“The most significant takeaway from the report, according to Casey Chroust, executive vice president of retail operations, centered on the importance of multi-channel operations, including fulfillment of .com, mobile and tablet orders. The report states that electronic e-commerce sales have grown by more than 15 percent, to $35.3 billion, versus an overall sales growth of 4.1 percent the previous year. With predictions that e-commerce sales will grow 10 percent annually, multi-channel has become a game changer for retailers. It has also added a new layer of fulfillment complexity that retail SCM executives must manage. According to the report, more than 85 percent of survey participants indicated that direct consumer fulfillment is a top priority for them, and that it is imperative to create a seamless customer experience regardless of the fulfillment channel, order size, origin or delivery requirement.”

Those statistics fly in the face of CEOs who don’t consider the rise of omnichannel shopping to be a potential threat. The year the report was released Steve McKee (@SteveMcKee) wrote, “Sales channels are fragmenting beyond the online vs. bricks-and-mortar divide to which we’ve become somewhat accustomed. Desktop and laptop purchases are giving way to shopping via smartphone — at a time when many companies don’t even have a mobile website, to say nothing of e-commerce capabilities.” [“Integrated Marketing: If You Knew It, You’d Do It,” Bloomberg BusinessWeek, 10 May 2012] Perhaps so many CEOs are denying the importance of omnichannel marketing because it’s difficult to do correctly. McKee explains:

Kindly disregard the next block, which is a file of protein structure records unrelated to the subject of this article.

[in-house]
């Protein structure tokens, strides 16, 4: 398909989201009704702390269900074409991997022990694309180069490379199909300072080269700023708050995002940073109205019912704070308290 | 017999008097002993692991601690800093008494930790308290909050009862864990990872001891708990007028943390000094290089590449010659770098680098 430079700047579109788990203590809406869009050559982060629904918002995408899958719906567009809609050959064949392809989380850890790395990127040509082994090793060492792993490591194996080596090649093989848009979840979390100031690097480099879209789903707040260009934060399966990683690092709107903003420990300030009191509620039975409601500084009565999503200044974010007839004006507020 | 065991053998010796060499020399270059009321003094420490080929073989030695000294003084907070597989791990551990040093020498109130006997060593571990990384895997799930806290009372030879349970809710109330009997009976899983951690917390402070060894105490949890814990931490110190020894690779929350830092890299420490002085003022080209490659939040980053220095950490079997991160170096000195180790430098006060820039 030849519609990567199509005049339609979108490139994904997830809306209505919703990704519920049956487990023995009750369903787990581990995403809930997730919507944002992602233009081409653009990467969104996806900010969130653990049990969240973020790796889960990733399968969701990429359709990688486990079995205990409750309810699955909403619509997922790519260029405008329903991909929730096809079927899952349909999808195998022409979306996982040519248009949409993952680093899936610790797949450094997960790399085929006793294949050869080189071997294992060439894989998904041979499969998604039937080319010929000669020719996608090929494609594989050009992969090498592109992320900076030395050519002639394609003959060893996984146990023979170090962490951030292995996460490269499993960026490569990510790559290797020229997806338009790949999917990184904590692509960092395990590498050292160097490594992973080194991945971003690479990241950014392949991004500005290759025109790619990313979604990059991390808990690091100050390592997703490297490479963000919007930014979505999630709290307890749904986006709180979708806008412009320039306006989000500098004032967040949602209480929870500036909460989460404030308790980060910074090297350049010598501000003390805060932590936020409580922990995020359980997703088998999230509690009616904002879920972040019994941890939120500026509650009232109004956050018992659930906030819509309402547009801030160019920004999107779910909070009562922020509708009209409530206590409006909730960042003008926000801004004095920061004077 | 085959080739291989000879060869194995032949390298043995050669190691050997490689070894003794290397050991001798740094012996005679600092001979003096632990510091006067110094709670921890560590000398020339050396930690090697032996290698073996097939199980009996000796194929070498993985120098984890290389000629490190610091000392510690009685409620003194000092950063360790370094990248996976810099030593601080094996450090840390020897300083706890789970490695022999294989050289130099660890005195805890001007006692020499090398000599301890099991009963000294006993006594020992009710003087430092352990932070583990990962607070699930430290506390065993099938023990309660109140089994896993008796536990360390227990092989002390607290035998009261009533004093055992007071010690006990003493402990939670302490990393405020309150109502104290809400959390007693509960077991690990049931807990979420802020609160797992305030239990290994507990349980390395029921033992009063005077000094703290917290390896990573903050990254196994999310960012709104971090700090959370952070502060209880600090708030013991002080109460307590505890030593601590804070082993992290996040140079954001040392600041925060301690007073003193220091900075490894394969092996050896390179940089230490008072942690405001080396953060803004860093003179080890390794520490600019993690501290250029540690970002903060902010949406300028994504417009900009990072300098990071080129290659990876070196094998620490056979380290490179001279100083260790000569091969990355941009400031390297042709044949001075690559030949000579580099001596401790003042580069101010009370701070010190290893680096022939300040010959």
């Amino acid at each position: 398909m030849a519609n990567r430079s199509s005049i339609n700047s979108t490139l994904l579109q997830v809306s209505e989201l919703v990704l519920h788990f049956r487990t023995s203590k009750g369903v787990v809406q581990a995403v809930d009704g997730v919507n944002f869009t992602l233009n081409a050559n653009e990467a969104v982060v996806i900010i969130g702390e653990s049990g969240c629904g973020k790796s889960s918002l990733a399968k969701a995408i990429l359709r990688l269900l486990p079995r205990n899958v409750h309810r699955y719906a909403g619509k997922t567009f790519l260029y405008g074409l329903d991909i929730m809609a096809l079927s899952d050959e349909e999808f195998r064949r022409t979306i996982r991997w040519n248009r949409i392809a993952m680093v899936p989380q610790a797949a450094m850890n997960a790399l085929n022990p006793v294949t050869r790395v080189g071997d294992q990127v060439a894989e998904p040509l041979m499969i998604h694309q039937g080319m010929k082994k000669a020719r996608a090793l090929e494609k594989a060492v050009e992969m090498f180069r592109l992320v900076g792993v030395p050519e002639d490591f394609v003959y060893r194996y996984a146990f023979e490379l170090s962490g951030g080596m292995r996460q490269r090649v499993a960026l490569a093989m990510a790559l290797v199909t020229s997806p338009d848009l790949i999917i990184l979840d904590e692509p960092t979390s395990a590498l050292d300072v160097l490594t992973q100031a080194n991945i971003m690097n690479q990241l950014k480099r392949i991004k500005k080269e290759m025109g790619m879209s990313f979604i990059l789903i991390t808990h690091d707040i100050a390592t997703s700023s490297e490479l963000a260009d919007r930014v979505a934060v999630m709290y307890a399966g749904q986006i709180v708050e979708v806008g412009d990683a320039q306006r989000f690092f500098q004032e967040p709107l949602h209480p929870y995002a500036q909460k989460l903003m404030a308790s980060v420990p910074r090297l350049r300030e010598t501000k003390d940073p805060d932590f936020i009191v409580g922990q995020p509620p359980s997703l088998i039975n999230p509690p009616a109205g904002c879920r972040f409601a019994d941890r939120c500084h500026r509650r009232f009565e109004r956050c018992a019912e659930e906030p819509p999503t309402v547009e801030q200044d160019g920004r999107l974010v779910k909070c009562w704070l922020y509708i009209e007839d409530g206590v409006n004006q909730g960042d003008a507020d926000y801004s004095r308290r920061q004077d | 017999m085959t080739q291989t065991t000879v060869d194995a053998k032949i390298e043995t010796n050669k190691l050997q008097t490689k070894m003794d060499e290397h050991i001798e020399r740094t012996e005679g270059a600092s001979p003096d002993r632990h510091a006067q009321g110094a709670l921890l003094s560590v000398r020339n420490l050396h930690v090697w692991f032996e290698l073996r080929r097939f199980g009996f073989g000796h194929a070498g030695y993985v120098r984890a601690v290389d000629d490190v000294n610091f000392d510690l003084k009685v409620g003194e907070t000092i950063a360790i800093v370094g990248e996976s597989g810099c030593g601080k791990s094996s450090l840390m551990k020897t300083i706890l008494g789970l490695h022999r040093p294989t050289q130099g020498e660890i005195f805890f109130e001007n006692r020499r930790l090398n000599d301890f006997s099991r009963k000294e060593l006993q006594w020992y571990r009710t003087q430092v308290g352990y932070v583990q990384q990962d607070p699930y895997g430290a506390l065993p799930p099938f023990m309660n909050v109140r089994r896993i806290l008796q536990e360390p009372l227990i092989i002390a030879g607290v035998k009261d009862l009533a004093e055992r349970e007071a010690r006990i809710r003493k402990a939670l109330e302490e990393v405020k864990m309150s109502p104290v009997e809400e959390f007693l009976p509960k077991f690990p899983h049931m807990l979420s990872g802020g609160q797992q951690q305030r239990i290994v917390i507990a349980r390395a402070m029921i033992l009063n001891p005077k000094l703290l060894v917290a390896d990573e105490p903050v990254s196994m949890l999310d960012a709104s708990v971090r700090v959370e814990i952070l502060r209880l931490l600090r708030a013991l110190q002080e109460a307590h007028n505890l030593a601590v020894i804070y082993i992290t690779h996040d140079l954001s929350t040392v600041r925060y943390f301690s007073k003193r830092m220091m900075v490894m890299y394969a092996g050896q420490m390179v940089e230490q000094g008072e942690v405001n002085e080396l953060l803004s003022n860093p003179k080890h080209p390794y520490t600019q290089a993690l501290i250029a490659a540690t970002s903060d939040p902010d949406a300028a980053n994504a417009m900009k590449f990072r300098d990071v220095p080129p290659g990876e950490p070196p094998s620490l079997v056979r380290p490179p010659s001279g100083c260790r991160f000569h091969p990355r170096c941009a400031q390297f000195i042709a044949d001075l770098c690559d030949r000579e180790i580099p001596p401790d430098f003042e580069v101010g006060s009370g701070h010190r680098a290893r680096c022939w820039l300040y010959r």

“The good news is that there is a powerful way to overcome fragmentation: integration. But don’t be deceived — it’s more difficult than it appears. Integration is not simply slapping a common tagline onto all your ads, using a single color palette, or force-fitting a message that’s suited for one medium into another (great television commercials rarely translate well to outdoor billboards, which in turn are very different from online banners). Integration means communicating a consistent identity from message to message, and medium to medium, and (more importantly) delivering consistently on that identity. It requires not only the identification of a powerful, unifying strategy and compelling voice for your brand, but the discipline to roll it into every aspect of your organization — from advertising to sales, customer service to customer relationship management programs (and beyond). It’s not for the faint of heart.”